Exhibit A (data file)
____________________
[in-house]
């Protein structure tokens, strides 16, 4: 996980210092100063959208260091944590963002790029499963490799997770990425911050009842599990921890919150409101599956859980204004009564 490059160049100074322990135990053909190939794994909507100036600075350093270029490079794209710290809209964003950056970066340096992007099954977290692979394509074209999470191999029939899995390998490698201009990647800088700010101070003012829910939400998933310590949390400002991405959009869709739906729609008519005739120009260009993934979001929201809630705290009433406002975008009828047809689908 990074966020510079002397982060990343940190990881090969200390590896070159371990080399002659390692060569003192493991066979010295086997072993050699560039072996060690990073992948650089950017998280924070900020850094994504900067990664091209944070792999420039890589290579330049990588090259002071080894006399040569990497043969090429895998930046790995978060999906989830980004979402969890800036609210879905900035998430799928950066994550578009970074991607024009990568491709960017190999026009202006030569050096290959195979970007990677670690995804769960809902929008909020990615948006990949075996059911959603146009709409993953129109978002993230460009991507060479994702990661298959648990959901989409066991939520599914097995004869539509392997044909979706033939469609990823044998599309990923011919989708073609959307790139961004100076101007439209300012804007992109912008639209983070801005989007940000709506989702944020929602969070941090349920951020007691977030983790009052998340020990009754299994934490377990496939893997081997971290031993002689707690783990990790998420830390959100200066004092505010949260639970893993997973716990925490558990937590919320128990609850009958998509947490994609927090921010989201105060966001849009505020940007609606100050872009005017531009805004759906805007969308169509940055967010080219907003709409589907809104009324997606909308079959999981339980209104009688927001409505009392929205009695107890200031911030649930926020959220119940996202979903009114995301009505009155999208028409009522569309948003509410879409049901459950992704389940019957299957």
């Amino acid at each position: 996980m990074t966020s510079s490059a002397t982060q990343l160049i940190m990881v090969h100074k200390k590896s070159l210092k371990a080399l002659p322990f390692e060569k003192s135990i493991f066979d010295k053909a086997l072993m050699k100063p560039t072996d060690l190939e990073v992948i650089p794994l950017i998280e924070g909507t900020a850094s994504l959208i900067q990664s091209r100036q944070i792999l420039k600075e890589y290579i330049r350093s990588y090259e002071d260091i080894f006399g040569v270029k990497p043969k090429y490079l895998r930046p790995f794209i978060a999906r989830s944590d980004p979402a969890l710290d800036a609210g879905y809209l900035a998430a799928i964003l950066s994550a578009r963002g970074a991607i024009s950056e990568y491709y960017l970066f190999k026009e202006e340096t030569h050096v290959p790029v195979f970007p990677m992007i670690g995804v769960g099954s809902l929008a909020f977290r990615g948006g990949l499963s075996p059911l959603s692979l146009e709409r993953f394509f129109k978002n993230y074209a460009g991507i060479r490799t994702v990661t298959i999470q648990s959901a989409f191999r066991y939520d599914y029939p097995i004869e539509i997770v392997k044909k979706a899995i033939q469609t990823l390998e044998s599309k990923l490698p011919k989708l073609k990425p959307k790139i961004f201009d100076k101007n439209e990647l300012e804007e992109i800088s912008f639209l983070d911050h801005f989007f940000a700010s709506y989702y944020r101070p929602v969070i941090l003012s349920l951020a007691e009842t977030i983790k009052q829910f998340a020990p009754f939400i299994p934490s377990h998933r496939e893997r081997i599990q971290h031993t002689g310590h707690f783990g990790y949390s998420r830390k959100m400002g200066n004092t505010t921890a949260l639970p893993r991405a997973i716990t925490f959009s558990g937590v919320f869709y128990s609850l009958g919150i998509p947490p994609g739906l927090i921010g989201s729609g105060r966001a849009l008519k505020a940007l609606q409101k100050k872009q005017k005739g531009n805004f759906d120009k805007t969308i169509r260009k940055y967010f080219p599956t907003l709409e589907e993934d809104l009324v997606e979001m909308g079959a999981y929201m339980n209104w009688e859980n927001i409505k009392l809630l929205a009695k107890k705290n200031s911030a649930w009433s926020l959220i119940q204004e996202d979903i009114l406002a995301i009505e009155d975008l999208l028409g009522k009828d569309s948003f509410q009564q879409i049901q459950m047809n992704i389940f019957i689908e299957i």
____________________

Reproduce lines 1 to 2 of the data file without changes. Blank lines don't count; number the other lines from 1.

[in-house]
């Protein structure tokens, strides 16, 4: 996980210092100063959208260091944590963002790029499963490799997770990425911050009842599990921890919150409101599956859980204004009564 490059160049100074322990135990053909190939794994909507100036600075350093270029490079794209710290809209964003950056970066340096992007099954977290692979394509074209999470191999029939899995390998490698201009990647800088700010101070003012829910939400998933310590949390400002991405959009869709739906729609008519005739120009260009993934979001929201809630705290009433406002975008009828047809689908 990074966020510079002397982060990343940190990881090969200390590896070159371990080399002659390692060569003192493991066979010295086997072993050699560039072996060690990073992948650089950017998280924070900020850094994504900067990664091209944070792999420039890589290579330049990588090259002071080894006399040569990497043969090429895998930046790995978060999906989830980004979402969890800036609210879905900035998430799928950066994550578009970074991607024009990568491709960017190999026009202006030569050096290959195979970007990677670690995804769960809902929008909020990615948006990949075996059911959603146009709409993953129109978002993230460009991507060479994702990661298959648990959901989409066991939520599914097995004869539509392997044909979706033939469609990823044998599309990923011919989708073609959307790139961004100076101007439209300012804007992109912008639209983070801005989007940000709506989702944020929602969070941090349920951020007691977030983790009052998340020990009754299994934490377990496939893997081997971290031993002689707690783990990790998420830390959100200066004092505010949260639970893993997973716990925490558990937590919320128990609850009958998509947490994609927090921010989201105060966001849009505020940007609606100050872009005017531009805004759906805007969308169509940055967010080219907003709409589907809104009324997606909308079959999981339980209104009688927001409505009392929205009695107890200031911030649930926020959220119940996202979903009114995301009505009155999208028409009522569309948003509410879409049901459950992704389940019957299957």